In the weeks leading up to the draft, Martin Mayhew and Jim Schwartz made it clear that the Lions were going to make picks based on talent, not need. I assumed need would still play a big part in the picks, with talent determining which needs are filled. What I mean by that is when the Lions went on the clock, I figured they would have a couple positions in mind and then draft the best player available. That way they can get the best of both worlds, addressing both a need and adding talent at the same time.
I can't deny that the above strategy is exactly what the Lions did, though I am a bit surprised as far as which "needs" they chose to address. Going into the draft, defense was the biggest concern of mine. Probably the second biggest issue I saw with the Lions' roster was the offensive line, as Matthew Stafford needs to be protected whenever he does play. Considering that, how many of the previously mentioned needs did the Lions fill after picking Stafford? Well, technically they did draft a defensive player, but it was at a position that didn't have that pressing of a need. Also, they did fill a need on offense, but like the defensive pick, it was for a position that I didn't feel should have been a top priority. I guess that's part of drafting talent over need.
Here is more detailed look at how day one of the draft played out for the Lions:
Round 1 - Pick No. 1 - QB Matthew Stafford (Georgia)
There's not much to add to this selection. Stafford was quickly introduced as the top pick of the draft and quickly went through the photo ops with his family and Roger Goodell. After that, he did a bunch of different interviews and was put on the backburner for Lions fans. We already had talked about him enough, and the Lions still had another first-round pick.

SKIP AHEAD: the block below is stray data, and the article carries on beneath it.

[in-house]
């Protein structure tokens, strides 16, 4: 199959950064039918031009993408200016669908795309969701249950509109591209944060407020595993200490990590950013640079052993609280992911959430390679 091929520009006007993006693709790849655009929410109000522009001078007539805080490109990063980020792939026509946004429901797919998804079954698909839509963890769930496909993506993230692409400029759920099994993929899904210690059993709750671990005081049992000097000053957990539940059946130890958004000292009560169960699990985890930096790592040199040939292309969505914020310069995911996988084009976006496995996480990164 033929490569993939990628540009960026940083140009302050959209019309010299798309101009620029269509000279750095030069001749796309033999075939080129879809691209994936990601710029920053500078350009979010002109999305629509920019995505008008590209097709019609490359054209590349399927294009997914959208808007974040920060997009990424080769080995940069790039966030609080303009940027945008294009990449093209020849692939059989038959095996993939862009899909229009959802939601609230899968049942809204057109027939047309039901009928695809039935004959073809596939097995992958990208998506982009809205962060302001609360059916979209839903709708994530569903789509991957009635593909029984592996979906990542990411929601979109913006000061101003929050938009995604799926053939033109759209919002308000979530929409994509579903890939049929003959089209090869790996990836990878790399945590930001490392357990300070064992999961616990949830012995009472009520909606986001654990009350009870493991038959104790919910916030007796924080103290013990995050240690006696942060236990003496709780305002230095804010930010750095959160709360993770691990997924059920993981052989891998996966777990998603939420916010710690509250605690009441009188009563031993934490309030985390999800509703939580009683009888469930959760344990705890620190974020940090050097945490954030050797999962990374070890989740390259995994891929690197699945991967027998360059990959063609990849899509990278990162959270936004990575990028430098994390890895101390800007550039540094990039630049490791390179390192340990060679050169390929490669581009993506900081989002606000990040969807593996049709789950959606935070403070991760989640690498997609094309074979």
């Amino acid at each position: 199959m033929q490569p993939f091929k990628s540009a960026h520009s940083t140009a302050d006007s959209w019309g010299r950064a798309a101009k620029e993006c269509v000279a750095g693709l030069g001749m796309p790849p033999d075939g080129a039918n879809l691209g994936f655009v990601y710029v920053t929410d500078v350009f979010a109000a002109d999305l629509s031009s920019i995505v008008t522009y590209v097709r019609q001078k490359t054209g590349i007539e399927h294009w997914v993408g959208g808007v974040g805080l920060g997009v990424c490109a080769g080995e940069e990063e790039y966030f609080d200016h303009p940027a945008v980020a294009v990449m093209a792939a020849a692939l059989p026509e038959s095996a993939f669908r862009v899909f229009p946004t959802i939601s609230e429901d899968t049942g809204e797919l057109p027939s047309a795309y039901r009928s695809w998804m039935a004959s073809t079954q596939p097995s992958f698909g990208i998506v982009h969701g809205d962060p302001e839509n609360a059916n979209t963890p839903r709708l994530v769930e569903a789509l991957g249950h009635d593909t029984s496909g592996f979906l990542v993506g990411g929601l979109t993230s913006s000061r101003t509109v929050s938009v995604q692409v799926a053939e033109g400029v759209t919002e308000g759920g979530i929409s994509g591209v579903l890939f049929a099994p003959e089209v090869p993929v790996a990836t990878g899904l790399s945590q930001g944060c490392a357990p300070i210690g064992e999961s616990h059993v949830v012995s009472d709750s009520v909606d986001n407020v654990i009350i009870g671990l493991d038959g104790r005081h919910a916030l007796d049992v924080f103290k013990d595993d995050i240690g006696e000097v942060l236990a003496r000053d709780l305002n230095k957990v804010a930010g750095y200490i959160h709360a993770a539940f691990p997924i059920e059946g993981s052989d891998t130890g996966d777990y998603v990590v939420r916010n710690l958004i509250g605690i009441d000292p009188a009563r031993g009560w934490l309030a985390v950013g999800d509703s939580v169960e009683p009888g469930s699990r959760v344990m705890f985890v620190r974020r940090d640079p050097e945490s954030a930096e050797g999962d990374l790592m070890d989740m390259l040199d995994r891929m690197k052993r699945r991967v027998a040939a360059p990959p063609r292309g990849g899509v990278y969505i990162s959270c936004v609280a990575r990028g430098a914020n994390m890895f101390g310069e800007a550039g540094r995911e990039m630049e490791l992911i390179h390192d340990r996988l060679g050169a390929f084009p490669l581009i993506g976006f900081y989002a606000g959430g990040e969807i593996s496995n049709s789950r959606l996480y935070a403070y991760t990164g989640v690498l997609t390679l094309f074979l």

Selecting quarterbacks this high in the draft is really like a coin flip, so I can't go any higher than a C for this pick. I almost went lower just because the contract Stafford got is so ridiculous, but like I said, it's really 50-50 if he'll be any good or not. I guess that can be true for any player, but I just think someone like Aaron Curry is a less risky move. The Lions obviously weren't concerned with risk, though. If they were, they would have drafted Curry or Jason Smith, who both would have been safer picks. When we look back at this pick in a few years, it will probably be either an A or F, as quarterbacks usually turn out to be great players or busts. That is the main reason why I went with a C. I really don't know if he will be any good, but at the same time, I don't know if he will be bad, either.
Round 1 - Pick No. 20 - TE Brandon Pettigrew (Oklahoma State)
Leading up to this pick, the majority of commenters on Pride of Detroit were hoping that Rey Maualuga would fall to No. 20 so the Lions could finally fill their need at middle linebacker. Well, we got our wish, as Maualuga fell far beyond the 20th pick, but the Lions decided not to pick him. They also passed on Mississippi offensive tackle Michael Oher, who could have filled the Lions' need for a new left tackle. Like Maualuga, though, the Lions decided to go in a different direction.
That different direction was tight end Brandon Pettigrew, the top player in the draft at his position. Initially, I was very upset with this pick, as I didn't understand why the Lions passed on Rey Maualuga and Michael Oher. Looking back, though, I'm not quite as upset anymore. Pettigrew, barring any unforeseen issues, should be the Lions' starting tight end this season. He is athletic, can catch the ball, and is a great run-blocker. I'll expand on the type of player he is next week when I post a scouting report, but the Lions finally appear to have a solid tight end.
Even though I'm not greatly upset with the pick, I still believe the Lions would have been better off addressing their need at left tackle rather than tight end. Michael Oher was available, and I would have preferred to see him get picked. Even so, it's not like they passed on Oher for some no-name that doesn't help the roster at all. Pettigrew should be a starter, so at least the pick upgrades the roster. I still don't think tight end should have been a higher priority than LT or one of the many defensive needs, but then again, I also thought Rey Maualuga should have been the pick (more on him in a second).